Giving a talk up at Temple University, last seminar of the year but one I’ve been looking forward to giving for a while.
I will be posting portions of all 10 chapters of my upcoming textbook, Applied Population Genetics, as early draft chapters to this website over the spring semester.
Here is some interesting data coming out of the Baja Araptus attenuatus project. We looked at methylation variation, localized within the genome and compared the amount of among-population variation present. The underlying idea here is that in insects, methylation is more often encountered in coding regions, and has been shown in many cases to be influencing phenotype.
In R, there is often the need to merge two data.frame objects (say one with individual samples and the other with population coordinates. The merge() function is a pretty awesome though it may take a little getting used to.
Here are some things to remember:
You need to have two data.frame objects to merge The first one in the function call will be the one merged _on-to _the second one is added to the first. Each will need a column to use as an index—it is a column that will be used to match rows of data. If they are the same column names then the function will do it automagically, if no common names are found in the names() of either data.frame objects, you can specify the columns using the optional by.x= and by.y= function arguments.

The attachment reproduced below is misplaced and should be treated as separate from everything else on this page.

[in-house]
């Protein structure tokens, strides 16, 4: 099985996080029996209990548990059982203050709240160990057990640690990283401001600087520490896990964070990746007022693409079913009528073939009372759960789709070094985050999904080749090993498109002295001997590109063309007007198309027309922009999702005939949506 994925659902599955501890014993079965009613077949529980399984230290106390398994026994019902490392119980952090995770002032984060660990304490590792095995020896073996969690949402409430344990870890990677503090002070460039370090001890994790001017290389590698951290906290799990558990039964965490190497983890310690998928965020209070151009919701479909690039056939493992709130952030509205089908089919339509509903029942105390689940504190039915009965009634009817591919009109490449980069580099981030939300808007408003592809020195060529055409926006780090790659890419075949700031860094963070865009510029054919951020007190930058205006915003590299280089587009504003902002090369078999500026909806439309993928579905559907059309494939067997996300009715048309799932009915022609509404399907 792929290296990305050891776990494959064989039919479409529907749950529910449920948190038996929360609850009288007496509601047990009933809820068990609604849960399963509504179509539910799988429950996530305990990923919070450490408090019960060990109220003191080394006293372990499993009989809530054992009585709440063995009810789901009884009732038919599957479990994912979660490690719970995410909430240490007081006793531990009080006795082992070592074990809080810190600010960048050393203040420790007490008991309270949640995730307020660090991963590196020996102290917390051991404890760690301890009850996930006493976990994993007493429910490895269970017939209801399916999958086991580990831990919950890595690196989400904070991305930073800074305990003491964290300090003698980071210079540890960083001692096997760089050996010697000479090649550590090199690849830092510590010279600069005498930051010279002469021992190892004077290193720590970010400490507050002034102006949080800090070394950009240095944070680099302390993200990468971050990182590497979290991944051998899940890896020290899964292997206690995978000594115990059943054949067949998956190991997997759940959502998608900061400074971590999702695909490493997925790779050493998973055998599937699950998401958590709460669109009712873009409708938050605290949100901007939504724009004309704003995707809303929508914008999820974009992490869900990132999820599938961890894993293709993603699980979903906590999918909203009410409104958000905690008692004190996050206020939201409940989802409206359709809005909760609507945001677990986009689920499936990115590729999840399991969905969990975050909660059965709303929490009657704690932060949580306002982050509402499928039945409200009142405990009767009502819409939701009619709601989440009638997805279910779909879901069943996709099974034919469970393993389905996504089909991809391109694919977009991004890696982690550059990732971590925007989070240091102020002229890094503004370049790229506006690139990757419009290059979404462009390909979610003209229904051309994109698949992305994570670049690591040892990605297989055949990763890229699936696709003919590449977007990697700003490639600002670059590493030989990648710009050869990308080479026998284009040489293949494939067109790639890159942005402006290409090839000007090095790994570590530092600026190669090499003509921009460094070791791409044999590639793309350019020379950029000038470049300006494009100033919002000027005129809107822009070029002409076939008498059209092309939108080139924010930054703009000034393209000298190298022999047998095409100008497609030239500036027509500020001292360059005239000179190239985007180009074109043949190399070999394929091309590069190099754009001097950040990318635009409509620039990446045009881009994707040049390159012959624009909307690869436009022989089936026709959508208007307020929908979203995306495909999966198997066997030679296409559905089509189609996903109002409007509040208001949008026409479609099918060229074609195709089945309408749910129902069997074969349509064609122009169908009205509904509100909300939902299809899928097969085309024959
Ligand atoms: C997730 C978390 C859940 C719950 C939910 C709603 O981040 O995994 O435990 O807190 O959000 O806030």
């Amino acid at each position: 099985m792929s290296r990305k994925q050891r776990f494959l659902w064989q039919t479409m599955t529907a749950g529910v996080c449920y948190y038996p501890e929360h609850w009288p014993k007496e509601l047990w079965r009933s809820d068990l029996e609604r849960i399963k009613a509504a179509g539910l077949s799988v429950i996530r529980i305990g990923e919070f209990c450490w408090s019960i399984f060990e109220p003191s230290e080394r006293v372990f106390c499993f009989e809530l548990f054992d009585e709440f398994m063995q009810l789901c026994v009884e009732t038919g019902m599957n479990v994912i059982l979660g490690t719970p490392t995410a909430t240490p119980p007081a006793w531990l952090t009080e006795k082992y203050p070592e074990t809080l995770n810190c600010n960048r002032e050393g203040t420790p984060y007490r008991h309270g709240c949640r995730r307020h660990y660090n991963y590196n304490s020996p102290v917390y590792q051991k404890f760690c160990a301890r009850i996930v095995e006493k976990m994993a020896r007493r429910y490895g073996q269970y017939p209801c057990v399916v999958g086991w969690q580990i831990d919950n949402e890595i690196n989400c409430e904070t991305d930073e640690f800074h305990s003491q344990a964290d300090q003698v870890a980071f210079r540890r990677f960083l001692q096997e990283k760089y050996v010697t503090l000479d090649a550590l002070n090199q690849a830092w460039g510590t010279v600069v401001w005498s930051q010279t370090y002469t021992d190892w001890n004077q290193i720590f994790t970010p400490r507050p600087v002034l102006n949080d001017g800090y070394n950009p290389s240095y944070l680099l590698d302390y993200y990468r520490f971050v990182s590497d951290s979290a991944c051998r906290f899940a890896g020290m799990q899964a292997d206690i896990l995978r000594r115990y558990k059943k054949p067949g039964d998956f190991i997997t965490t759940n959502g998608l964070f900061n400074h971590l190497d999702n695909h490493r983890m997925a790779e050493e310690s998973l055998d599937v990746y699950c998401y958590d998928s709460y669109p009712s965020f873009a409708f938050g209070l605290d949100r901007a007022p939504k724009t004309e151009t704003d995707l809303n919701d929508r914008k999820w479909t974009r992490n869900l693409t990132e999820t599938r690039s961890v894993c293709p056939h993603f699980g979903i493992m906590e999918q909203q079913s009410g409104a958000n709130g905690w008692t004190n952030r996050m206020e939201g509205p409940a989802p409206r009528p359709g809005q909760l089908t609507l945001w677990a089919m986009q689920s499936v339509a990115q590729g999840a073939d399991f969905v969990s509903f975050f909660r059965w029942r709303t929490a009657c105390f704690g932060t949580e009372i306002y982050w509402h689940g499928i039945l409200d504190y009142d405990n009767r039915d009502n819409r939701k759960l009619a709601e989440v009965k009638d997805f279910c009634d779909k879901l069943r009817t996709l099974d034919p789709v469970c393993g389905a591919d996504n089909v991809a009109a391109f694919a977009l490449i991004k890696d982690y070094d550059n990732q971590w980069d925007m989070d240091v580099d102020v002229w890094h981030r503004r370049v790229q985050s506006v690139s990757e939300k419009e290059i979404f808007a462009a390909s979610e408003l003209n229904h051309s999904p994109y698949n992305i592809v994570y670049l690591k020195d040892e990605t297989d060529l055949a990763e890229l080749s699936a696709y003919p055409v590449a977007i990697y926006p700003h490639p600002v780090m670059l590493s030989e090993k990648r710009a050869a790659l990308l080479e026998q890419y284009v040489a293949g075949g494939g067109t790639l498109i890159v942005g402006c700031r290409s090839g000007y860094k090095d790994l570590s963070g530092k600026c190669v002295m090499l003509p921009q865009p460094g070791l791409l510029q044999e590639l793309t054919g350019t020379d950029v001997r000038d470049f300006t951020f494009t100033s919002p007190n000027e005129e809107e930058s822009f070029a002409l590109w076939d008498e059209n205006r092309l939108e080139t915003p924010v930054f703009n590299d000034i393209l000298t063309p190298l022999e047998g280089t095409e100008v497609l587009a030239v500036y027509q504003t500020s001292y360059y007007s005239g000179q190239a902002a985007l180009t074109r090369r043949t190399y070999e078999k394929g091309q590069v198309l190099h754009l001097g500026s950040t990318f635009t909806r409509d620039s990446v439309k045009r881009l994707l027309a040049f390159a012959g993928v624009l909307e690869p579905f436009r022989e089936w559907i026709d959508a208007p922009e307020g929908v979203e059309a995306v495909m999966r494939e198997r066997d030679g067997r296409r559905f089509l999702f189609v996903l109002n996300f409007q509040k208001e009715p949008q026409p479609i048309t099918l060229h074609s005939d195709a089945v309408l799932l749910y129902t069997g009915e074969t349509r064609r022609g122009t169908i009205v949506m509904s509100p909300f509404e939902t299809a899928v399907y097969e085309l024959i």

This document shows you how to extract data from rasters.
Getting The Libraries First, I’ll load in some packages to get the ability to work with raster data and to load in the Arapatus attenuatus data set (it is part of the default gstudio package).
require(raster) ## Loading required package: raster ## Loading required package: sp require(gstudio) ## Loading required package: gstudio Loading and Cropping Rasters We can load in the raster, and then crop it to just the are we need.
Ecologically interacting species may have phylogeographical histories that are shaped both by features of their abiotic landscape and by biotic constraints imposed by their coassociation. The Baja California peninsula provides an excellent …
We report eight new co-dominant nuclear markers for population genetics of the bark beetle Araptus attenuatus Wood. Several loci include introns from low-copy genes, and four cross-amplify in one or more related genera. The markers show moderate …
To examine the generality of population-level impacts of ancient vicariance identified for numerous arid-adapted animal taxa along the Baja peninsula, we tested phylogeographical hypotheses in a similarly distributed desert plant, Euphorbia lomelii …